Morris Animal Foundation-funded researchers from the University of Minnesota are investigating if genetic variants can help identify horses at high risk of developing potentially fatal cardiac arrhythmias. Cardiac arrhythmias are thought to be an important cause of sudden death in horses during exercise. Most horses that develop arrhythmias have no underlying structural heart disease, making it challenging to detect animals that may succumb to the condition.
The Grayson-Jockey Club Research Foundation has always been devoted to the progression of equine research. Since its founding in 1940, Grayson-Jockey Club has helped advise various equine research specialties and protocols seen in our industry today. The Foundation has endorsed health recommendations for equine industry protocols, uncovered solutions to critical diseases, and found clues to numerous resolutions of equine health issues.
At the USEA Board of Governors meeting in August, the Equine Medical Research Committee recommended the funding of four studies using the $39,581 collected in 2018 and the Board approved their recommendation.
The Equine Medical Research Fund was created in 2014 to provide consistent funding for equine medical research. A $1.00 starter fee was added to each USEA recognized event entry beginning in 2014, and at year’s end those dollars were distributed through the Morris Animal Foundation, which assists the USEA with selecting studies to fund, monitoring the funds, and reporting on progress.
As year one of the USEA Collapsible Fence Study comes to an end, Dr. Suzanne Weaver Smith addressed the USEA Board of Governors at the 2016 USEA Annual Meeting and Convention on the progress of the University of Kentucky (UK) research at this halfway point.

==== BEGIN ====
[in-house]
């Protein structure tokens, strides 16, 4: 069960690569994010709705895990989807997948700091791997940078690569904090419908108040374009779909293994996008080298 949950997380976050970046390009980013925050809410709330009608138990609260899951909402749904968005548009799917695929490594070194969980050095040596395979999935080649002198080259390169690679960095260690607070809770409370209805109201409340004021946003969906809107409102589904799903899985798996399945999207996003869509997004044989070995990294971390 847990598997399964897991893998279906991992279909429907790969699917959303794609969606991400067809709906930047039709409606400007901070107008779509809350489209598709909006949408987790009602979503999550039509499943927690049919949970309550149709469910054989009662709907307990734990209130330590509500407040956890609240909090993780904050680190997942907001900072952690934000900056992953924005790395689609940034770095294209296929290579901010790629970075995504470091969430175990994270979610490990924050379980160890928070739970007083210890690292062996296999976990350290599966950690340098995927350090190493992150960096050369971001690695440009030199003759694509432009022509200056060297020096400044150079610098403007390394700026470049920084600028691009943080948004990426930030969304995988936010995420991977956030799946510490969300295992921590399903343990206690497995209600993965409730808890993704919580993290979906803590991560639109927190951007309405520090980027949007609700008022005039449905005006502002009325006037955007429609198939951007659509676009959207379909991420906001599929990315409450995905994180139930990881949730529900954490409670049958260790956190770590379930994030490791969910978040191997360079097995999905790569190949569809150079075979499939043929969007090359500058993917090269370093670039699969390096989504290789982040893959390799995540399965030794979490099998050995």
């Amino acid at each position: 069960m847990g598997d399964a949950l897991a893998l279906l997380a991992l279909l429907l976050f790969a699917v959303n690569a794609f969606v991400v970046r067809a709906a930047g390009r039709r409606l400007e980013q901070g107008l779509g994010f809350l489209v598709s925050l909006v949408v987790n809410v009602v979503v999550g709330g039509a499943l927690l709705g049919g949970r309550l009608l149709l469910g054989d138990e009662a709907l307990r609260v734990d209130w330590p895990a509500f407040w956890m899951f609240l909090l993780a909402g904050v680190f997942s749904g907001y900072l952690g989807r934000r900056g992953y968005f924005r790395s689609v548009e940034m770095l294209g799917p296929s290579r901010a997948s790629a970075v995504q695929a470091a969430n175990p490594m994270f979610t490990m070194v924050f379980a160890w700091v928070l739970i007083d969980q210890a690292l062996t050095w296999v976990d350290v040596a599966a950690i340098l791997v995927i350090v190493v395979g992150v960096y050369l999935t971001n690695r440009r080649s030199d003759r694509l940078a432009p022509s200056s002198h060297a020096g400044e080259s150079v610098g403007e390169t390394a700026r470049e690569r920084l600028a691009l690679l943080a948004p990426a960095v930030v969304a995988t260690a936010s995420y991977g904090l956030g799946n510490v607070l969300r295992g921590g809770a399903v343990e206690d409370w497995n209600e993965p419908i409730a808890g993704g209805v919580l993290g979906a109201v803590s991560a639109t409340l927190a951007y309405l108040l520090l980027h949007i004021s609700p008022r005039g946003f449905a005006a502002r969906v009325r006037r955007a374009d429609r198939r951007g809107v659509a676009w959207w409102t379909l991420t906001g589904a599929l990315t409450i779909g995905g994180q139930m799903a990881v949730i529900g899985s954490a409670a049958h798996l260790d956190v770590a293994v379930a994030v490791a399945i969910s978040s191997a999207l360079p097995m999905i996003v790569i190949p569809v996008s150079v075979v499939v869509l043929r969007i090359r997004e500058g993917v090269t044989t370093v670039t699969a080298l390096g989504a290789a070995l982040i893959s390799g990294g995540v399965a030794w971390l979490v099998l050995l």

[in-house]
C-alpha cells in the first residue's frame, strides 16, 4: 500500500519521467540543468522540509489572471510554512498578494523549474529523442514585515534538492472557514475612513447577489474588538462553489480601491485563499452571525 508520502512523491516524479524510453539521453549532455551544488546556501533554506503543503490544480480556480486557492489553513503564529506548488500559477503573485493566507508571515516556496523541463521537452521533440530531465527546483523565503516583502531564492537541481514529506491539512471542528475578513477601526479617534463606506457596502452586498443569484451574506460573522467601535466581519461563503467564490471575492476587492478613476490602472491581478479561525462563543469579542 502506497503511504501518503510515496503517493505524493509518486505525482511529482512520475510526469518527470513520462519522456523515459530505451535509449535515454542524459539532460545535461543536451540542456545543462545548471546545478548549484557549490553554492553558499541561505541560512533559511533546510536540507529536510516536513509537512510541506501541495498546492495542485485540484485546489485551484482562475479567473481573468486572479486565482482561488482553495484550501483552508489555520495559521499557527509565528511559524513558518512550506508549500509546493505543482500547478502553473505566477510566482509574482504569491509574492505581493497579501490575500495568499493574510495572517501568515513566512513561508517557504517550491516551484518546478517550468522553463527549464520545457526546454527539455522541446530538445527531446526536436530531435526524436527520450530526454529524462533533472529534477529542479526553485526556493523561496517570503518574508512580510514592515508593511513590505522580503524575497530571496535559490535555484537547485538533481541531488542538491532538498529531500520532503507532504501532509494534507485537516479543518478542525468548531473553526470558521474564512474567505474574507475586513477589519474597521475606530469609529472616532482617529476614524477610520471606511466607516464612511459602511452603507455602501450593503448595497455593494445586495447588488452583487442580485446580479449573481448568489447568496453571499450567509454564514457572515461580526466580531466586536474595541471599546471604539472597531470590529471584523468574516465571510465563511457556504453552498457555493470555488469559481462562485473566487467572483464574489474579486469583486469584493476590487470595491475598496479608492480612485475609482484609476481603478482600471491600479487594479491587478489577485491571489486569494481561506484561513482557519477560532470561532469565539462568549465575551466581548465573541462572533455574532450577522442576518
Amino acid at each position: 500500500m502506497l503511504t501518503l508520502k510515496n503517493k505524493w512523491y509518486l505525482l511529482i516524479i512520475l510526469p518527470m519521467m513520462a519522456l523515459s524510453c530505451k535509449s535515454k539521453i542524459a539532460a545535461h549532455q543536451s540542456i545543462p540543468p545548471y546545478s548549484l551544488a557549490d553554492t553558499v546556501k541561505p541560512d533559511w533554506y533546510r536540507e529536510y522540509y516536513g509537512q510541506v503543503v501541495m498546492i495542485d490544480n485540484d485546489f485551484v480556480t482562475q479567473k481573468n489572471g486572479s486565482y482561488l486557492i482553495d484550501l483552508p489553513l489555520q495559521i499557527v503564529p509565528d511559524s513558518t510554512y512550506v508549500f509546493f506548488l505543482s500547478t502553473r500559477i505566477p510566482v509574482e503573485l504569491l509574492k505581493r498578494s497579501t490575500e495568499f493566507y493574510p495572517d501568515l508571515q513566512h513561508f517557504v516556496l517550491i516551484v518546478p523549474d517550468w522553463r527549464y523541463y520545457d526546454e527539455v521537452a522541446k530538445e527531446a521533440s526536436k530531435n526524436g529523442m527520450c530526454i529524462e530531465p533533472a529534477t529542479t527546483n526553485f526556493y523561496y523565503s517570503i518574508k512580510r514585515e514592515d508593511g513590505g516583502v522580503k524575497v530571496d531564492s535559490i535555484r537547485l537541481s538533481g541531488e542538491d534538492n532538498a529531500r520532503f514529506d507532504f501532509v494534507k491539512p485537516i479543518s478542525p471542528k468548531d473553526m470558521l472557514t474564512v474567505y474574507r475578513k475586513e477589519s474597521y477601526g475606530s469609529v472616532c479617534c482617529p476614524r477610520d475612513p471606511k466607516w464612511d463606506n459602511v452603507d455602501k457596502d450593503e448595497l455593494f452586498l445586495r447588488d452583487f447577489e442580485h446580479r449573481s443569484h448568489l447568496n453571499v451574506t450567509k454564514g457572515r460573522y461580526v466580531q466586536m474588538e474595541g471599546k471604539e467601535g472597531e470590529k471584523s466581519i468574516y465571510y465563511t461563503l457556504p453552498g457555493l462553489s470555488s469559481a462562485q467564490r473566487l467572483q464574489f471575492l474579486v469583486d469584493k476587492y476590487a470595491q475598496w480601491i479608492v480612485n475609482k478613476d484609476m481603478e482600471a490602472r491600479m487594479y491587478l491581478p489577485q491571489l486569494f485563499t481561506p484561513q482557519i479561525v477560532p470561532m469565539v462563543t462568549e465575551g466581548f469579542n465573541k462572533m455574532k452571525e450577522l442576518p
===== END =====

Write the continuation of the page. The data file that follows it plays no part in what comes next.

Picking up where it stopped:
The University of Kentucky (UK) study is focused on understanding the horse/fence contact and interaction during rotational falls as a means to provide insight into rotational fall prevention and requirements to guide the sport’s course and safety device designers.
“Right now, less than 25 cents per horse is being spent annually on equine medical research funding in the United States, and that’s a shame when you consider how much our horses mean to us,” said Michael Van Noy, DVM.
At the end of last year, the USEA made a plea to our members to help us support a research study into collapsible and deformable fence construction. This was a concerted effort to improve safety in eventing by working towards eliminating rotational falls.
Donations Still Needed to Help USEA Collapsible Fence Study Get the Green Light
Course builder, Eric Bull, has generously donated one this Novice level cross-country cabin to the USEA to be auctioned off with all proceeds going to support the USEA Collapsible Fence Study to ensure that we raise sufficient funds to meet the $25,000 challenge set by Ms. Jacqueline B. Mars.